Mahavir Rai, who works as a construction worker, recently understood how getting a BOCW card would help him secure a better future for his children.

35-year-old Mahavir Rai starts his day at 4 in the morning. He cooks breakfast and is ready to leave for work by 8 a.m. Mahavir works at the ATS construction site in Noida where he does shuttering work. “There are no fixed closing hours at work,” he said. 

What motivates Mahavir to do such hard manual labour day in and day out? “The hope for a better future. I want my four children, who are growing up in Begusarai (Bihar), to get access to quality education. I do not want them to do the kind of work I do. I want them to get a job when they grow up,” said Mahavir. 

As part of the REVIVE Alliance, Mahavir attended a UNDP-funded information session organised by Haqdarshak in early 2021, about the Building and Other Construction Workers (BOCW) card. The BOCW is a document that allows construction workers to access a host of welfare claims such as insurance, pension and medical assistance, among others — Mahavir quickly realised that having such an identity card would help him secure a better life for his children. 

“The session facilitators highlighted the benefits such a card can provide to the family members of construction workers in case of a mishap. It motivated me to get a labour card made,” said Mahavir. Typically, a worker needs to produce multiple documents (at least five) to get registered with the BOCW board. The complexity of the process itself forces many to not apply for the card. With end-to-end application and informational support provided during the camp, Mahavir said, “The documentation process was not cumbersome at all.” 

However, without this support, many workers from the construction sector are not aware of the card, the access to government schemes it provides or the process to apply for the same. “Unfortunately, most construction workers are not aware of the benefits they are entitled to.  I would urge all my fellow labourers who work in construction to get themselves a labour card so that in case of any adversity, their families can receive benefits like pension and insurance money,” said Mahavir.

This story was editorialised by Raveena Joseph

The Story of a Fighter

Meet Beautician Bano, a fiercely determined entrepreneur and mother of three, who rose above all odds from sweeping a beauty parlour to owning her own.

Since she was a child, Fairoza was fond of studying and learning new things; but due to familial constraints, she was unable to pursue her dreams of being educated. She was married at the age of 16.

Unfortunately, her marriage was not a happy one. For 12 years Fairoza’s husband, who worked as a rickshaw driver, subjected her to verbal and physical abuse. She described herself as being “treated like a slave”.

Pregnant with her third child and having had enough, she took her two children and packed her bags to leave her husband for good. When she went back to her parents, she did not receive the kind of support that she had hoped for or needed — they were struggling financially and could not afford to feed three more mouths.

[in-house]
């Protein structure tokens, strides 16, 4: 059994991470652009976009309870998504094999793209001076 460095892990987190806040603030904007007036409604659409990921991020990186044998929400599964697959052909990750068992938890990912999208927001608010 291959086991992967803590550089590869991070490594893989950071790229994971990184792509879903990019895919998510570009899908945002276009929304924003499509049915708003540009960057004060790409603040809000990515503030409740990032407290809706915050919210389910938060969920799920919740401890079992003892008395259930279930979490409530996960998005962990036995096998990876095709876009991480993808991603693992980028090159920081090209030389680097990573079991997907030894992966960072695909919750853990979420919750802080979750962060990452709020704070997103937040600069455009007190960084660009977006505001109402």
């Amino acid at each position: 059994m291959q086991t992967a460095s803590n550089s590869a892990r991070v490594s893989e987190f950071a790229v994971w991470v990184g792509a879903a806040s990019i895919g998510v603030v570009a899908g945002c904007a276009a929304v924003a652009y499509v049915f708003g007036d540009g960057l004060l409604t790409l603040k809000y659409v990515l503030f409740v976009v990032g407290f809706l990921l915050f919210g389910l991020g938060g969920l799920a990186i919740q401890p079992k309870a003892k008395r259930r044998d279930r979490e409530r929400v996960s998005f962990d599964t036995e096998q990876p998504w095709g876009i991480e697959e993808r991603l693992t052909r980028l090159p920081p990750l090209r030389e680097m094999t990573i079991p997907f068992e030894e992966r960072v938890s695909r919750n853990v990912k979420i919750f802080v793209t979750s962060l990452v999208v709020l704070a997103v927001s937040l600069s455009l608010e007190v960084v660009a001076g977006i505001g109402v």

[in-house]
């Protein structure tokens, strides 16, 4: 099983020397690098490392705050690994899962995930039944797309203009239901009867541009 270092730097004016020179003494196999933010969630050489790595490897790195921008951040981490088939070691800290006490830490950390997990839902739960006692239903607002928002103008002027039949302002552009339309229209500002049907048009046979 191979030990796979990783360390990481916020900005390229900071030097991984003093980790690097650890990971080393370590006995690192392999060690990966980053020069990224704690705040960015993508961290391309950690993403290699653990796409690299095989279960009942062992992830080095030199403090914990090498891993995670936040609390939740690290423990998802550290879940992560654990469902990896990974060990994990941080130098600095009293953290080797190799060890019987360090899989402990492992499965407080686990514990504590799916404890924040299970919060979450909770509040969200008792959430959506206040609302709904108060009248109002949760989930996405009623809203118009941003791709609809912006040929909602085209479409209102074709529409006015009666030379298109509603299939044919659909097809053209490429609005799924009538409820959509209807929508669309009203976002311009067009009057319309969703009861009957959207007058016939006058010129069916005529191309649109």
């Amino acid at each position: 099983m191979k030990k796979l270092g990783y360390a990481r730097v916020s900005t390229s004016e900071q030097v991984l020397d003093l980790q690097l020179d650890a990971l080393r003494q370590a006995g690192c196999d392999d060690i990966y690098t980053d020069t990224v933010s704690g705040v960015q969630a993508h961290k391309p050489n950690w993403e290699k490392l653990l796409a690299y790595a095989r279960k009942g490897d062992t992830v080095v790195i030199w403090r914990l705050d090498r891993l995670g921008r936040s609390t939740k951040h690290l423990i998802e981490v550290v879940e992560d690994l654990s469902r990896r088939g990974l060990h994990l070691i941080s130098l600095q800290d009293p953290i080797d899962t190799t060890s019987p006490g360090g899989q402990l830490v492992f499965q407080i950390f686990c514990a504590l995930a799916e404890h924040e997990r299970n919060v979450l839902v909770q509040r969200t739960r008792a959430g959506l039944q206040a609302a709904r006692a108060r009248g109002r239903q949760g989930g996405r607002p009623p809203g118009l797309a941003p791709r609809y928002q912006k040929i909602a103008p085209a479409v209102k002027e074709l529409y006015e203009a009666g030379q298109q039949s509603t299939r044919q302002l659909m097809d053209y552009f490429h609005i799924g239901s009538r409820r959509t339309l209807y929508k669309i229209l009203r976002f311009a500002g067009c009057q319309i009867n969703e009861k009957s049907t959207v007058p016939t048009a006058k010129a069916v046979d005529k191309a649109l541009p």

When everything seemed to be stacked against her, Fairoza tapped into her inner strength and resolved to tide over the tough times. Only two months after delivering her youngest child, Fairzo started working as a sweeper to support her three children.

Soon, she found employment as housekeeping staff at a beauty parlour. Fairoza was fascinated by all the activities that unfolded in her new place of employment — intricate mehendi designs, precise eyebrow threading, manicures, pedicures and fancy hairstyling. Soon, Fairoza found herself nurturing a new dream — she wanted to own her own beauty parlour someday. In preparation, she would spend hours at the parlour observing the staff and absorbing everything she saw.

But there were many sceptics: How can a sweeper ever hope to learn the intricacies of the beauty business, they would say behind her back. But none of this deterred Fairoza; she was determined to prove them wrong.

She found her opportunity through the Godrej’s Salon-i program, where she not only learnt beauty skills but also other aspects of business management like customer relationship management, timely service delivery and maintaining hygiene standards. Armed with her new knowledge and skills, Fairoza began a beauty parlour in the premises of her house and nurtured a loyal customer base. With the income from her beauty parlour, she was financially self-sufficient, and able to provide for the education of her three children.

However, within a few months, in March 2020, a National lockdown induced by the COVID-19 pandemic forced her to shut down her parlour. Left without her only source of livelihood, Fairoza found herself in a rut yet again. This is when, through Godrej, she was introduced to the REVIVE Alliance.

Through REVIVE, Fairoza received a returnable grant — a no-interest, zero-collateral loan — that helped restart her business after months of economic inactivity. The grant allowed her to purchase resources and amp up her parlour’s hygiene measures to win customer confidence.

Now, she aptly introduces herself as “Beautician Bano” and aspires to start a second salon along with a new textile business. Learning from her own struggles and recognising those of other women like her, Fairoza dreams to provide free training to underprivileged women so that they can triumph over the setbacks in their lives. She aspires to create a path for others like herself to become strong and independent.

This story was editorialised by Raveena Joseph